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Why did the chicken cross the road? How food became more than a comedy punchline

Food has been larking about in comedy since Charlie Chaplin made bread rolls dance: but it’s steadily evolved from the slapstick sidekick to a more significant comic entertainer.

Food has been larking about in comedy since Charlie Chaplin first slipped on a banana skin and made bread rolls dance: but somewhere along the way, it's evolved from the slapstick sidekick to a much more significant comic entertainer...

From the disastrous duck at Fawlty Towers, to Fleabag’s calamitous catering efforts – via wry dinner ladies, caravan fry-ups, comedic fried chicken shops and dark food-blogger satire – food has come a long way, baby. It’s no longer a simple prop, but a much-loved theme at the very heart of modern entertainment.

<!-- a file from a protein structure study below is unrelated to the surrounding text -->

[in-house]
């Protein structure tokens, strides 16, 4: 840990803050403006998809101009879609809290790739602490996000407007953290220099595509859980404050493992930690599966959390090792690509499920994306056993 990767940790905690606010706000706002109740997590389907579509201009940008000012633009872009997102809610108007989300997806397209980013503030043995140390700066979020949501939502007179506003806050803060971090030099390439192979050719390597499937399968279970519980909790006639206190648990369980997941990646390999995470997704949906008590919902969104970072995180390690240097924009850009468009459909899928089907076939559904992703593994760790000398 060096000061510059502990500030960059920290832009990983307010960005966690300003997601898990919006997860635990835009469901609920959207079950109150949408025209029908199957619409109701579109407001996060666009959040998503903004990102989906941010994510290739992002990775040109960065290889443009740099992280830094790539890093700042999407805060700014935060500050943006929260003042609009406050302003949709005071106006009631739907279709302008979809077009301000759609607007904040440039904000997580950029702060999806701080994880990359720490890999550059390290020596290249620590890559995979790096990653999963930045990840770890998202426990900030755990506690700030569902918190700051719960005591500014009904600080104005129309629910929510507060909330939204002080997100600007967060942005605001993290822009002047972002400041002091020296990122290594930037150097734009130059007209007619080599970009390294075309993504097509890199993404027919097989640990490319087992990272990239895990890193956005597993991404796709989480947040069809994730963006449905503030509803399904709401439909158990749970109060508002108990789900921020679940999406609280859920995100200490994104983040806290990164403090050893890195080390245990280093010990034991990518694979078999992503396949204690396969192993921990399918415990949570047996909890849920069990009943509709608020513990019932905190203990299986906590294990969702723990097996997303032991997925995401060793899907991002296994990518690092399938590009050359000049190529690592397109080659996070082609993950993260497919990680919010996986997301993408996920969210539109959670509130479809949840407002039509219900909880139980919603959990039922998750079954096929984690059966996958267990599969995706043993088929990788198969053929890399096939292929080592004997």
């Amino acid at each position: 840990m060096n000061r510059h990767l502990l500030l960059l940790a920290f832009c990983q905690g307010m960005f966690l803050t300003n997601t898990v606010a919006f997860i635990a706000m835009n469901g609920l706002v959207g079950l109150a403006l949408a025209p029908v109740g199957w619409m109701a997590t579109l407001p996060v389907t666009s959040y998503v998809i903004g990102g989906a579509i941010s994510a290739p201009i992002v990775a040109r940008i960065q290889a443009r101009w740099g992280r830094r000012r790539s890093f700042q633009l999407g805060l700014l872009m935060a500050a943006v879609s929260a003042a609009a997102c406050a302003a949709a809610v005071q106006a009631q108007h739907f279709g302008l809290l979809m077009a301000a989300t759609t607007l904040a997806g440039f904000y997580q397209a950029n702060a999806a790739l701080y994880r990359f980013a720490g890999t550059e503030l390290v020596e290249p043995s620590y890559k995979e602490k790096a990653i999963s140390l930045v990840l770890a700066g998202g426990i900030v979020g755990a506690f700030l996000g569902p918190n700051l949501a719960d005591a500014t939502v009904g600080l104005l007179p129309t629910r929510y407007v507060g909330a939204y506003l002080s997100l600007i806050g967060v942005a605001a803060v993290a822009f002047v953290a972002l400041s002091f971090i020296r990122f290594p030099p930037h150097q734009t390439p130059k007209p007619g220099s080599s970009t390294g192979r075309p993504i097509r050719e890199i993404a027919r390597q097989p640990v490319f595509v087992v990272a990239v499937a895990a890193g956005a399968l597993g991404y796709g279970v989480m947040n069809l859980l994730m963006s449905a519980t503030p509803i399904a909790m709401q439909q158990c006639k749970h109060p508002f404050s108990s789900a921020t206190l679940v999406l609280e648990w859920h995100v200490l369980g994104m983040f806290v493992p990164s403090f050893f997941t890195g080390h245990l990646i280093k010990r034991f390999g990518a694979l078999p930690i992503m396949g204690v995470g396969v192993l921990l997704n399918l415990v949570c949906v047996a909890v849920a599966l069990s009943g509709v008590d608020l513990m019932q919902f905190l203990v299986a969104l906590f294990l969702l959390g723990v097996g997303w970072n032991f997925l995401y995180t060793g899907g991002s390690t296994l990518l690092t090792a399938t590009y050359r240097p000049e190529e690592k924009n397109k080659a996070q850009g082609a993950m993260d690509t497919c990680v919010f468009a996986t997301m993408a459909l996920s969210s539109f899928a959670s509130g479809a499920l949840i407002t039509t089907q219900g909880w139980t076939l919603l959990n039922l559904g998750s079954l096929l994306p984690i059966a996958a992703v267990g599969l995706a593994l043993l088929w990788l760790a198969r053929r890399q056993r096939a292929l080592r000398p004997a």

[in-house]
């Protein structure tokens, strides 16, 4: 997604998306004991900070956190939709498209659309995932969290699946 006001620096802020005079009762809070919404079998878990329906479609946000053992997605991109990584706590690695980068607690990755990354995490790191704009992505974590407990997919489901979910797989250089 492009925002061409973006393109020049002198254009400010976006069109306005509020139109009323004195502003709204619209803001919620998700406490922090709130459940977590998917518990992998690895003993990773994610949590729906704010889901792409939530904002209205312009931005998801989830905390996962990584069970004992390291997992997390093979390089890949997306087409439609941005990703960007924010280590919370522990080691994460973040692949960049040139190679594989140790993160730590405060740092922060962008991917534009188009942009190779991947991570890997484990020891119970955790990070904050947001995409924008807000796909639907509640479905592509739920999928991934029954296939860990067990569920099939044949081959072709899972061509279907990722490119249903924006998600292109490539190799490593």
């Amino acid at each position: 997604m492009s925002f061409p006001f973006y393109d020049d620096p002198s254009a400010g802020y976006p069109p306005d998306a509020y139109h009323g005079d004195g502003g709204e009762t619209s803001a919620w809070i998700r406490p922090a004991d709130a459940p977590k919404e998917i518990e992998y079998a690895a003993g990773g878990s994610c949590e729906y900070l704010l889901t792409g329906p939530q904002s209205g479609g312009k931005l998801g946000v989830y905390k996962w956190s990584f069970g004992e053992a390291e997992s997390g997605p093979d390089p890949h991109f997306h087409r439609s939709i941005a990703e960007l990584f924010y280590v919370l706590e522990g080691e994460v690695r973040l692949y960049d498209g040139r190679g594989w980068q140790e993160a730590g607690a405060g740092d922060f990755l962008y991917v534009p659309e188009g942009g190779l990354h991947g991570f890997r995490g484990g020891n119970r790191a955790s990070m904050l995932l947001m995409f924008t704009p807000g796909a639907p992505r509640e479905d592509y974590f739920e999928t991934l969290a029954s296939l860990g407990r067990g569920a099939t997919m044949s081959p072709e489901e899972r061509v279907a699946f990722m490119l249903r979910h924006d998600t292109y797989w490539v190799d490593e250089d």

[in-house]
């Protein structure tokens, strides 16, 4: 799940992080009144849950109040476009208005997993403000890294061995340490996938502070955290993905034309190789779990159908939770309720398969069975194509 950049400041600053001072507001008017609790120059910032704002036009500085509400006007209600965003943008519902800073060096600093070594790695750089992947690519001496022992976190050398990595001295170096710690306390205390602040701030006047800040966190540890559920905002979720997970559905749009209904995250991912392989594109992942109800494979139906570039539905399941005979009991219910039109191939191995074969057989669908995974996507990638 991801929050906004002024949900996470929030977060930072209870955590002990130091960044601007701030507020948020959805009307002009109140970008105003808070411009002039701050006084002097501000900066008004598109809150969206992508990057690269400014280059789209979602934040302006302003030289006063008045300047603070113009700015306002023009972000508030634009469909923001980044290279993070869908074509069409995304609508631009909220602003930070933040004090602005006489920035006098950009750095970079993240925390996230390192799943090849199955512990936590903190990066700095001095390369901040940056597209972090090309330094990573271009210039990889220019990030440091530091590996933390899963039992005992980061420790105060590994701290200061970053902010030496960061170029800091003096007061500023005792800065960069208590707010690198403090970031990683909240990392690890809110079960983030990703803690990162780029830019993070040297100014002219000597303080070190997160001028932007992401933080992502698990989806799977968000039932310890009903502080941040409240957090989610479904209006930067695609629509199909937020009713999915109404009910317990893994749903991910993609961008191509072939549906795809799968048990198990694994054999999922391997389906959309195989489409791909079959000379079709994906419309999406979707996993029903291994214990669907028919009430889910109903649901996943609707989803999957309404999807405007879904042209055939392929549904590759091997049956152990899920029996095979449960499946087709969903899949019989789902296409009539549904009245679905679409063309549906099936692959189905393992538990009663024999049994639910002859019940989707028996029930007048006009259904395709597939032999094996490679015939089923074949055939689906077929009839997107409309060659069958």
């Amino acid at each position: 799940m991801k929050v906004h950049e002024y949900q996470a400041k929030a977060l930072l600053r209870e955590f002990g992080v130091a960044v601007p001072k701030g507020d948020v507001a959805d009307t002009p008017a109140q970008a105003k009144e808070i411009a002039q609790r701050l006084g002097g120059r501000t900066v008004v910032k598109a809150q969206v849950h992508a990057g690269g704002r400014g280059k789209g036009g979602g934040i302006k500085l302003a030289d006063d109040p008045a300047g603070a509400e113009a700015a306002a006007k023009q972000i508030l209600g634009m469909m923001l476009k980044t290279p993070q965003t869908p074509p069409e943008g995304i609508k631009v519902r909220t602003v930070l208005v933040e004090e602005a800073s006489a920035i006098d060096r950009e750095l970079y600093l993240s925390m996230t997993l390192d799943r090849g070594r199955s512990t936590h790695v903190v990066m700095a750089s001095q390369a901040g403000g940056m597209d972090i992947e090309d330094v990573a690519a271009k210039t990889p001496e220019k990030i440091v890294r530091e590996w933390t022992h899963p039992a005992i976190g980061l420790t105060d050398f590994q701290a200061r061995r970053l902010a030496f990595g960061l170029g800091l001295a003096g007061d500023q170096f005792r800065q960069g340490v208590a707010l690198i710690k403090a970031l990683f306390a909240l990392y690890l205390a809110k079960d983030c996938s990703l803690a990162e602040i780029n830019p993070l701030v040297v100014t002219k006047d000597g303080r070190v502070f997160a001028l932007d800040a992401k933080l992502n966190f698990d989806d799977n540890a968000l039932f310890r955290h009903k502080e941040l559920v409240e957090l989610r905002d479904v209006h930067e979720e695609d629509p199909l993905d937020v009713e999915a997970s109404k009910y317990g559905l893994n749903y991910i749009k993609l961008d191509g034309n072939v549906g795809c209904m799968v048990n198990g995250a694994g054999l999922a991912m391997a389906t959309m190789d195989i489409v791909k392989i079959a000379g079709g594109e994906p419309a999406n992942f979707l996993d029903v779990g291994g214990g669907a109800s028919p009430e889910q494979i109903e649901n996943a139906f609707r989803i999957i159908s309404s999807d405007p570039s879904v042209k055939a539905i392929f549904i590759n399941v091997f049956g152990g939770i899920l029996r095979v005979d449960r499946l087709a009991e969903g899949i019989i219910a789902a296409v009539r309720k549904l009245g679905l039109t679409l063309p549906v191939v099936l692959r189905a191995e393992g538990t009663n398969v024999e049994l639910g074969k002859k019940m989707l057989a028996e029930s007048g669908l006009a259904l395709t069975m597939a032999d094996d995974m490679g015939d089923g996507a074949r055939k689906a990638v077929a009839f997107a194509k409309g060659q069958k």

In between performances at the renowned Edinburgh Festival Fringe, comedian and creative cook George Egg takes us on a journey down the Royal Mile and through the history of culinary comedy; discovering that, as with so much humour, the power of food lies in its normality. And that it’s this everyday appeal that allows food, and comedy, to conjure up safe settings in which to address much bigger issues.

Presented by George Egg, produced by Lucy Taylor.

Featuring clips from:

I'm Alan Partridge: 'A Room with an Alan'
Created and written by Peter Baynham, Steve Coogan and Armando Iannucci; performed by Steve Coogan.

Victoria Wood as Seen on TV: ‘Waitress’
Written by Victoria Wood; performed by Julie Walters.

The Return of Mr Bean: ‘Steak Tartare’
Created and written by Rowan Atkinson, Richard Curtis and Robin Driscoll; performed by Rowan Atkinson and Roger Lloyd-Pack.

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28 minutes

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